18 March 2013

Kew Gardens

I am writing a somewhat different post to the norm today. Last week, myself and the rest of the RSPB's Phoenix Forum members were invited to hold our latest meeting in Kew Gardens.

The Royal Botanical Gardens, to give them their full name, was first created in 1759, and was later bought by King George 3rd to use the Dutch House there as a nursery for his children. Kew Gardens became famed for it's large collection of exotic plants in the Victorian era, and would later become known as the location for the mapping of plant DNA into an accurate family tree for a huge number of species. It is also utterly gorgeous, both within the grounds and inside the impressive glass houses.

We were treated to a behind the scenes tour of one of the conservatories holding orchids and cacti, which was fascinating.There was such a huge array of species from around the globe, including some ferocious carnivorous plants, like the Sundew plant that was so sticky that when you touched it, you had to put considerable effort into pulling your finger away. A fly would have no chance!






 The most impressive plants were easily the group of Titan Arum plants, also known as carrion flowers due to the smell of rotting flesh that they emit when flowering. Luckily, when we went, all the plants were safely in leaf or berry form. The plants were huge -they can reach over 3m in height -and had some pretty unusual traits.  Despite it's size, the plant that you see above is just one single leaf structure. It gradually stores energy from photosynthesis -energy from the sun -in a huge tuber. Each year it dies back, to produce either a new leaf or a group of berries. It can take ten years worth of storing energy before the plant is able to produce it's famously smelly flower. Frankly though, I'm not sure that I would go near a Titan Arum fully flowered -much to much like Day of the Triffids for my liking!!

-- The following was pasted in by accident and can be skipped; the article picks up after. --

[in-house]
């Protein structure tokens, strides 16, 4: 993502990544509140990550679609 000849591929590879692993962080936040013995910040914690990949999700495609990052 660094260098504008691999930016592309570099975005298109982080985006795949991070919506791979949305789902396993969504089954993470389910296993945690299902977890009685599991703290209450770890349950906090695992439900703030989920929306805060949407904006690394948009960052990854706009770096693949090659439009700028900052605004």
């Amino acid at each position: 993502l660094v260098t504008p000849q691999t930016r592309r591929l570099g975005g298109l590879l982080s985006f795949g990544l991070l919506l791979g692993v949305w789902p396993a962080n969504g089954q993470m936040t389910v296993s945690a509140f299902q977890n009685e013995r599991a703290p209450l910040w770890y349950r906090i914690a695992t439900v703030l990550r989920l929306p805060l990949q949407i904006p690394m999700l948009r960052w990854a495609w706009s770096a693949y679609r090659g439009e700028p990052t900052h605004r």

In all, it was a really interesting day, and for a first visit to Kew, I was impressed. I was also pretty surprised to spot lots of parakeets; as a non-Londoner, I had forgotten that lots had escaped into the South East!!
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